# Firms¶

The production side of the OG-Core model is populated by a unit measure of identical perfectly competitive firms that rent private capital $$K_t$$ and public capital $$K_{g,t}$$ and hire labor $$L_t$$ to produce output $$Y_t$$. Firms also face a flat corporate income tax $$\tau^{corp}$$ as well as a tax on the amount of capital they depreciate $$\tau^\delta$$.

## Production Function¶

Firms produce output $$Y_t$$ using inputs of private capital $$K_t$$, public capital $$K_{g,t}$$, and labor $$L_t$$ according to a general constant elasticity (CES) of substitution production function,

(27)$\begin{split} \begin{split} Y_t &= F(K_t, K_{g,t}, L_t) \\ &\equiv Z_t\biggl[(\gamma)^\frac{1}{\varepsilon}(K_t)^\frac{\varepsilon-1}{\varepsilon} + (\gamma_{g})^\frac{1}{\varepsilon}(K_{g,t})^\frac{\varepsilon-1}{\varepsilon} + (1-\gamma-\gamma_{g})^\frac{1}{\varepsilon}(e^{g_y t}L_t)^\frac{\varepsilon-1}{\varepsilon}\biggr]^\frac{\varepsilon}{\varepsilon-1} \quad\forall t \end{split}\end{split}$

where $$Z_t$$ is an exogenous scale parameter (total factor productivity) that can be time dependent, $$\gamma$$ represents private capital’s share of income, $$\gamma_{g}$$ is public capital’s share of income, and $$\varepsilon$$ is the constant elasticity of substitution among the two types of capital and labor. We have included constant productivity growth rate $$g_y$$ as the rate of labor augmenting technological progress.

A nice feature of the CES production function is that the Cobb-Douglas production function is a nested case for $$\varepsilon=1$$.1

(28)$Y_t = Z_t K_t^\gamma K_{g,t}^{\gamma_{g}}(e^{g_y t}L_t)^{1-\gamma-\gamma_{g}} \quad\forall t \quad\text{for}\quad \varepsilon=1$

## Optimality Conditions¶

The profit function of the representative firm is the following.

(29)$PR_t = (1 - \tau^{corp}_t)\Bigl[F(K_t,K_{g,t},L_t) - w_t L_t\Bigr] - \bigl(r_t + \delta\bigr)K_t + \tau^{corp}_t\delta^\tau_t K_t \quad\forall t$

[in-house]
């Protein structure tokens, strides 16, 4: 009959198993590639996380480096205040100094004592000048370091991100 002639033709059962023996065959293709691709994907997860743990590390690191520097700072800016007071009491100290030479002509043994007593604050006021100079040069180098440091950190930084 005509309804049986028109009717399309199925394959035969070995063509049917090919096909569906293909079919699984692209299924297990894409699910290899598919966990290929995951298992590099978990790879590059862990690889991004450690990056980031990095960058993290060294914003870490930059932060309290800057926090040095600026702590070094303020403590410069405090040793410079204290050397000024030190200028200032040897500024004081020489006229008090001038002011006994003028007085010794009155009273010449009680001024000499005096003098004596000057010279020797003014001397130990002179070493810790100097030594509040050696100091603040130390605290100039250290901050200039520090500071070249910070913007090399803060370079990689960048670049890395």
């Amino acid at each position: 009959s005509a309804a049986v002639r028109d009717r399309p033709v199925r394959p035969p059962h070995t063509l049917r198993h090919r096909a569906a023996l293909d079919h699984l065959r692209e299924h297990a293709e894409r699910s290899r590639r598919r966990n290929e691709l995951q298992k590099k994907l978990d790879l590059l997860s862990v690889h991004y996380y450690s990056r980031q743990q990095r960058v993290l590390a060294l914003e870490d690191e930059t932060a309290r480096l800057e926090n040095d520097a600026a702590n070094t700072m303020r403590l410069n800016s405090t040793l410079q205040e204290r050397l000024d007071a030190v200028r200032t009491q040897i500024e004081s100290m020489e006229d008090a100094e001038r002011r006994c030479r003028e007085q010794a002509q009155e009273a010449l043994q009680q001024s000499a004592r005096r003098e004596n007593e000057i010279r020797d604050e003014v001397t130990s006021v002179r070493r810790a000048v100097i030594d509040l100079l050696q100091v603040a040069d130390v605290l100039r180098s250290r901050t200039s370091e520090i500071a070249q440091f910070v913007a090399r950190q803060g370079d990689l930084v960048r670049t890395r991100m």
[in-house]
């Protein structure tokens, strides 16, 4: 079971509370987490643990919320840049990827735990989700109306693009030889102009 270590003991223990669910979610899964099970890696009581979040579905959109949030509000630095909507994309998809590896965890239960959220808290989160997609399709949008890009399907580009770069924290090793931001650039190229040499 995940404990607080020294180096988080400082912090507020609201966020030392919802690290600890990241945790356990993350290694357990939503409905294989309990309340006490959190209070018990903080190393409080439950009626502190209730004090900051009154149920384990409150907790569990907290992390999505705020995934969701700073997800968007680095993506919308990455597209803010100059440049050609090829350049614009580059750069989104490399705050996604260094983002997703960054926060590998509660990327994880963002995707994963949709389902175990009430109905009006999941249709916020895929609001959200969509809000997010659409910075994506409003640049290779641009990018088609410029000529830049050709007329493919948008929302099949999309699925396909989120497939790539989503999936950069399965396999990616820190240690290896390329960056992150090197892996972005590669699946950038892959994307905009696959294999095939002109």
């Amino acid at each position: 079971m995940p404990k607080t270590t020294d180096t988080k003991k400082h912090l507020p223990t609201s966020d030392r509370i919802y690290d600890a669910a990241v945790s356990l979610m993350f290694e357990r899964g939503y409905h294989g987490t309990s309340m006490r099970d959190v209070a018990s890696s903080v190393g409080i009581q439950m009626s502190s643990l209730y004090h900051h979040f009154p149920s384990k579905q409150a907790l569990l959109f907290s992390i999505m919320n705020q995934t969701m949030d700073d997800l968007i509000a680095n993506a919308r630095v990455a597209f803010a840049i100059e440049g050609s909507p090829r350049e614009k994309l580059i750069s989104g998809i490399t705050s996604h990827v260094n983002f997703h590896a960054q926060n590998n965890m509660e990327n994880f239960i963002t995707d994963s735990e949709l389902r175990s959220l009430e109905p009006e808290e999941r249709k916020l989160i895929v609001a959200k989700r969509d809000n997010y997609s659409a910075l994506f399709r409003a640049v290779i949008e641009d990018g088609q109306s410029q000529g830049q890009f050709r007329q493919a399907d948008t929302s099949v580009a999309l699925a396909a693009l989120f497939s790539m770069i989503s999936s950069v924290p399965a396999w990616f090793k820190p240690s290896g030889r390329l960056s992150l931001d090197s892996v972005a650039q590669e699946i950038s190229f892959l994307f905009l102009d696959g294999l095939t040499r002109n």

Gross income for the firms is given by the production function $$F(K,K_g,L)$$ because we have normalized the price of the consumption good to 1. Labor costs to the firm are $$w_t L_t$$, and capital costs are $$(r_t +\delta)K_t$$. The government supplies public capital to the firms at no cost. The per-period interest rate (rental rate) of capital for firms is $$r_t$$. The per-period economic depreciation rate for private capital is $$\delta$$. The $$\delta^\tau_t$$ parameter in the last term of the profit function governs how much of capital depreciation can be deducted from the corporate income tax.

Taxes enter the firm’s profit function (29) in two places. The first is the corporate income tax rate $$\tau^{corp}_t$$, which is a flat tax on corporate income. Corporate income is defined as gross income minus labor costs. This will cause the corporate tax to only distort the firms’ capital demand decision.

The tax policy also enters the profit function (29) through depreciation deductions at rate $$\delta^\tau_t$$, which then lower corporate tax liability. When $$\delta^\tau_t=0$$, no depreciation expense is deducted from the firm’s tax liability. When $$\delta^\tau_t=\delta$$, all economic depreciation is deducted from corporate income.

Firms take as given prices $$w_t$$ and $$r_t$$ and the level of public capital supply $$K_{g,t}$$. Taking the derivative of the profit function (29) with respect to labor $$L_t$$ and setting it equal to zero (using the general CES form of the production function (27)) and taking the derivative of the profit function with respect to capital $$K_t$$ and setting it equal to zero, respectively, characterizes the optimal labor and capital demands.

(30)$w_t = e^{g_y t}(Z_t)^\frac{\varepsilon-1}{\varepsilon}\left[(1-\gamma-\gamma_{g})\frac{Y_t}{e^{g_y t}L_t}\right]^\frac{1}{\varepsilon} \quad\forall t$
(31)$r_t = (1 - \tau^{corp}_t)(Z_t)^\frac{\varepsilon-1}{\varepsilon}\left[\gamma\frac{Y_t}{K_t}\right]^\frac{1}{\varepsilon} - \delta + \tau^{corp}_t\delta^\tau_t \quad\forall t$

Note that the presence of the public capital good creates economic rents. However, given perfect competition, any economic profits will be competed away. For this reason, the optimality condition for capital demand (31) is only affected by public capital $$K_{g,t}$$ through the $$Y_t$$ term.